Manhattan – The Welge Report

 

Hello Fellow Travelers:

Welcome to our world of business information, museums, adventure, birding, botanical gardens, good eating and fine wines.  This newsletter provides you with “The Welge Report for Manhattan.

Please share it with your friends, customers and associates.  You can also access more than 100 cities on our website plus lots of other helpful travel tips at:  thewelgereportcom/

Recognition:  We extend special thanks to the people who manage and/or own the institutions, museums and restaurants featured in our guides.  In some instances we have relied on their descriptions and photos.

 

Manhattan

 

Birding Opps:  Info for our birding friends.

 

  • New York City Birds (nycbirds.com) – is an informative blog by Phil Jeffrey that will help your birding adventures.
  • As you would expect the NYC Audubon (nycaudubon.org/go-birding) weights in with birding sites in all of the boroughs.

 

Botanically Yours – Interesting gardens for our horticultural friends.

  • Wave Hill – Tu-Su, Nov-Mar 14: 9-4:30, Mar 15-Oct 31: 9-5:30, West 249th Street and Independence Avenue (Front Gate), Bronx, 718-549-3200, Wave Hill is a public garden, which is very different from a park. Gardens are all about experiencing nature—flowers, plants and trees that are carefully cultivated and arranged.
  • The New York Botanical Gardens – Tu-Su: 10-6, Jan-Feb: 10-5, 2900 Southern Blvd, Bronx, See spectacular seasonal exhibitions inside a landmark glasshouse that also features a tropical rain forest and cactus-filled desert with plants and discover the 50-acre Forest, Rock Garden, Home Gardening Center.

Farmers Markets – Fresh local produce protein and craft items.

  • Grow NYC (grownyc.org) is a non-profit organization involved in green markets, community gardens and education
  • The Union Square Greenmarket is a part of GrowNYC.  We are mentioning it because we have been visiting it for 40 years and watched it grow.

Grape Experience – Local wineries.

  • New York has hundreds of wineries that produce 200 million bottles of wine yearly.  Close by are regions that include Long Island (liwines.com) and the Hudson Valley found on a more comprehensive website (newyorkwines.org)

Transportaion:  Traveler Alert and a NYC Metro tip: If you are a Senior Citizen be sure to find out about and get an Easy Pay MetroCard Account It’s a prepaid card that gives you big savings.  For information call 1-877-323-7433.  For all the info you need on getting around NYC go to (mta.info).

Amtrak – (www.amtrak.com) – Your connection to more than 500 stations in 46 states.  For online information and train schedules visit www.amtrak.com or call 1-800-USA-RAIL (1-800-872-7245)

Day One:  We have enjoyed dining at Union Square Cafe - L & D: Daily, 21 E 16th St, 212-243-4020 since Danny Meyer opened it.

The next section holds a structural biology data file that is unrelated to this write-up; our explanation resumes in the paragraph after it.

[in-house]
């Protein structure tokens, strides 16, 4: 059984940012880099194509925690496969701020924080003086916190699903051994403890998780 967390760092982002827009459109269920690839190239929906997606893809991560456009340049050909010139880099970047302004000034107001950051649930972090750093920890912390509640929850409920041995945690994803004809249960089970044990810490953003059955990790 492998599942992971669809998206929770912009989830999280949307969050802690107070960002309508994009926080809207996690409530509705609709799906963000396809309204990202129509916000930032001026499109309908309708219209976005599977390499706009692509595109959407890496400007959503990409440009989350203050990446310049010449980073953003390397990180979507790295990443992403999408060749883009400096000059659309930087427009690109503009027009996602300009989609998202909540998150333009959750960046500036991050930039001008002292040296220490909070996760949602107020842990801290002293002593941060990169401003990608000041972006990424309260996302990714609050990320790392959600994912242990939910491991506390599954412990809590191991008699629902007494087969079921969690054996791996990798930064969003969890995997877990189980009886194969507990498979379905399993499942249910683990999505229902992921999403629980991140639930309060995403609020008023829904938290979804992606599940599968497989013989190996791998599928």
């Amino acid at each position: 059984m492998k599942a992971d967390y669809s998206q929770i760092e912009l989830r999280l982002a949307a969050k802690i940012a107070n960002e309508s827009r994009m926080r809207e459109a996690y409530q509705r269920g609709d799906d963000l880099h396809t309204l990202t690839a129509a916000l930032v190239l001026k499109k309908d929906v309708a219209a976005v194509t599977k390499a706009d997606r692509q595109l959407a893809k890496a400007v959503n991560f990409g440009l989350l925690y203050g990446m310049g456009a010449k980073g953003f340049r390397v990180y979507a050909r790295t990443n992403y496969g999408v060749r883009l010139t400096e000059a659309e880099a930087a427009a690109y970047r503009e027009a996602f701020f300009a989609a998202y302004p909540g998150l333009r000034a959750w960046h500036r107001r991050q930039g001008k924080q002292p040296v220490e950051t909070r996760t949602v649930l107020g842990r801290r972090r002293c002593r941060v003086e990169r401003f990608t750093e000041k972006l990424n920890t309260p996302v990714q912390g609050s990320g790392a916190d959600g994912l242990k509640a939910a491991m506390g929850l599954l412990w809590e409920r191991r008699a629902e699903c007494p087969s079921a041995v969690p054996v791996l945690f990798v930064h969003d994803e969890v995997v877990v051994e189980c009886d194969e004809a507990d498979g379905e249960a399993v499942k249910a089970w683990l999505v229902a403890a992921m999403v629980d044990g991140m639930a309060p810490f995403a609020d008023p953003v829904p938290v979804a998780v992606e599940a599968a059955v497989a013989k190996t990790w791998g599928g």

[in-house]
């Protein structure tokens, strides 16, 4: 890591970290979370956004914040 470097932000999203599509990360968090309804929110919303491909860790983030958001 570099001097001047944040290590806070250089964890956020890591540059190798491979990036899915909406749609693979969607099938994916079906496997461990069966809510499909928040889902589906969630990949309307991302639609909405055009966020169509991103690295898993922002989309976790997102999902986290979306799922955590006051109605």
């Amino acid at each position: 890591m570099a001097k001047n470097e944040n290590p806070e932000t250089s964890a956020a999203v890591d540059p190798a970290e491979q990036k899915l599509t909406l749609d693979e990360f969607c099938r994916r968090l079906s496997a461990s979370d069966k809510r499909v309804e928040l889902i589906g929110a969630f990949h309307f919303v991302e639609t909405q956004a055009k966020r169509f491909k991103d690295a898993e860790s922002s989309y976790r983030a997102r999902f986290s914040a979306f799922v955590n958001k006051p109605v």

Danny had a contest on the 10th anniversary of USC for your most unusual experience.  Dee wrote that she had received three USC cookbooks that had just been published for Christmas.  The reward was a bottle of Billecart Salmon champagne on your next visit.  Wow!

Actually everyone who entered the contest won exemplifying Danny’s philosophy of giving the customer more than they expect.

For lunch we shared the fried calamari with spicy anchovy mayo.  Dee enjoyed the Spaghettini Siciliano with swordfish meatballs, spicy tomato sauce and lemon zest.  I had the Cavatelli with Berkshire pork and vegetable ragu.

Dessert was the pumpkin cheesecake.  Our wine was one of the least expensive on the menu – ’13 Dona Blanca Armas de Guerra.

If you’re not looking for a great wine, Somms have explained to me the least expensive wine in your category, for instance Spanish Red, can be an excellent choice.  Restaurants can’t  have a bad or even mediocre wine on their menu, but they need a lower price point.

After lunch we walked to MTA and caught the # 4 to 86th St. where we had a short walk to the Metropolitan Museum of Art (metmuseum.org/) – Tu–Th: 9:30 –5:30, F – Sa: 9:30 –9, Su: 9:30 –5:30, 1000 5th Ave,  212-535-7710

This is the world’s greatest art museum.   One of our favorite areas at the Met features the Impressionists.  We have been fortunate to visit the French Riviera where many of the impressionists painted, and left a legacy of their work.  One of the most memorable for us is Matisse and his famous chapel in Vence.

Another favorite museum is MOMA - Daily: 10:30-5:30, 11 W 53rd St, 212-708-9400l.

After MOMA we stopped for a glass of wine at Morrell’s Wine Bar - M-Sa: 10-71 Rockefeller Plaza, (212) 688-9370

Dee had a glass of Paul Goerg Brut Rosé, NV and I had a glass of Steele Zinfandel, Pacini Vineyard, Mendocino County, 2008.

Dinner was at one of our favorite places for lunch or dinner, Perry Street – L & D: Daily, 176 Perry Sy, 212-352-1900

Chef Cedric Vongerichten, son of Jean-Georges, is a super star.  We shared the grilled Spanish octopus with potatoes and pickled peppers in a hibiscus Romesco sauce for our starter.

For our mains Dee had the grilled lamb chops with olive crumbs and crispy artichoke with black olive oil.  I had the artic char with savoy cabbage, seaweed, green chilis and mint.